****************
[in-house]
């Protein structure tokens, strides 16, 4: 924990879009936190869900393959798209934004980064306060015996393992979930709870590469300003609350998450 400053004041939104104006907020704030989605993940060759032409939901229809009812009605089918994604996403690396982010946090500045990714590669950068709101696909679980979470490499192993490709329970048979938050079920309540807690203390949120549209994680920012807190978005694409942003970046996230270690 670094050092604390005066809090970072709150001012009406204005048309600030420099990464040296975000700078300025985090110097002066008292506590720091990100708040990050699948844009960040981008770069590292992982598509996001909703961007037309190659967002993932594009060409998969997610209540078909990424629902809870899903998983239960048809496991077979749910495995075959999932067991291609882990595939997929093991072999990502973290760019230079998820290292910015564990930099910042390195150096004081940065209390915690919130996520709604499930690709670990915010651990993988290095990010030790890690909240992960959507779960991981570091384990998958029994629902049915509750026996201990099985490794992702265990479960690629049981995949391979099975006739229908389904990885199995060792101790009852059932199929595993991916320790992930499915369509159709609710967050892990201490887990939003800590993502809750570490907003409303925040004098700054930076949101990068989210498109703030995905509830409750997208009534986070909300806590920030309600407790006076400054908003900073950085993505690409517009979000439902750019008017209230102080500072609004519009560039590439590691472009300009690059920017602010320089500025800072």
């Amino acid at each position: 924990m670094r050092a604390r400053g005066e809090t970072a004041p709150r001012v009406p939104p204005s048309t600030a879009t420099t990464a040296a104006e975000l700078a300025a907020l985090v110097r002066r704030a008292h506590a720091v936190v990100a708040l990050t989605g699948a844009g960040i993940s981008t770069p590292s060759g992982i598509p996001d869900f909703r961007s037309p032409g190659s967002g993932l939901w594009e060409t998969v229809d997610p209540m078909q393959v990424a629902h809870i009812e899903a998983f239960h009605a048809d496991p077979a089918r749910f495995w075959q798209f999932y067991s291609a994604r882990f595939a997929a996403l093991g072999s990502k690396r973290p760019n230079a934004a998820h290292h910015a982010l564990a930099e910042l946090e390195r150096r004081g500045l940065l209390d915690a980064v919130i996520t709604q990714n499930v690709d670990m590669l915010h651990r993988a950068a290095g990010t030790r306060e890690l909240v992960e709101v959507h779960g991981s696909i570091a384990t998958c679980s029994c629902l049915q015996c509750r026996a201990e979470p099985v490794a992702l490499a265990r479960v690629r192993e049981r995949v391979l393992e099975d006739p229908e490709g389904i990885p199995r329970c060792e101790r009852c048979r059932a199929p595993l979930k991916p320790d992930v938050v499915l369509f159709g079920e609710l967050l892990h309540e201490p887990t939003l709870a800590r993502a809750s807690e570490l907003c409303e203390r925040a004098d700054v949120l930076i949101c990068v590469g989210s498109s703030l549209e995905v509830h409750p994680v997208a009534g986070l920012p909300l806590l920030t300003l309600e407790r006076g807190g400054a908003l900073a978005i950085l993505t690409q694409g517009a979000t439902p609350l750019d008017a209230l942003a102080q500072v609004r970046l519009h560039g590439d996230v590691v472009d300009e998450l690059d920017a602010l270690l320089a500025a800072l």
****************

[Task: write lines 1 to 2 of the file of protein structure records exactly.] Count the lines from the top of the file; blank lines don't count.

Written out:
[in-house]
């Protein structure tokens, strides 16, 4: 924990879009936190869900393959798209934004980064306060015996393992979930709870590469300003609350998450 400053004041939104104006907020704030989605993940060759032409939901229809009812009605089918994604996403690396982010946090500045990714590669950068709101696909679980979470490499192993490709329970048979938050079920309540807690203390949120549209994680920012807190978005694409942003970046996230270690 670094050092604390005066809090970072709150001012009406204005048309600030420099990464040296975000700078300025985090110097002066008292506590720091990100708040990050699948844009960040981008770069590292992982598509996001909703961007037309190659967002993932594009060409998969997610209540078909990424629902809870899903998983239960048809496991077979749910495995075959999932067991291609882990595939997929093991072999990502973290760019230079998820290292910015564990930099910042390195150096004081940065209390915690919130996520709604499930690709670990915010651990993988290095990010030790890690909240992960959507779960991981570091384990998958029994629902049915509750026996201990099985490794992702265990479960690629049981995949391979099975006739229908389904990885199995060792101790009852059932199929595993991916320790992930499915369509159709609710967050892990201490887990939003800590993502809750570490907003409303925040004098700054930076949101990068989210498109703030995905509830409750997208009534986070909300806590920030309600407790006076400054908003900073950085993505690409517009979000439902750019008017209230102080500072609004519009560039590439590691472009300009690059920017602010320089500025800072």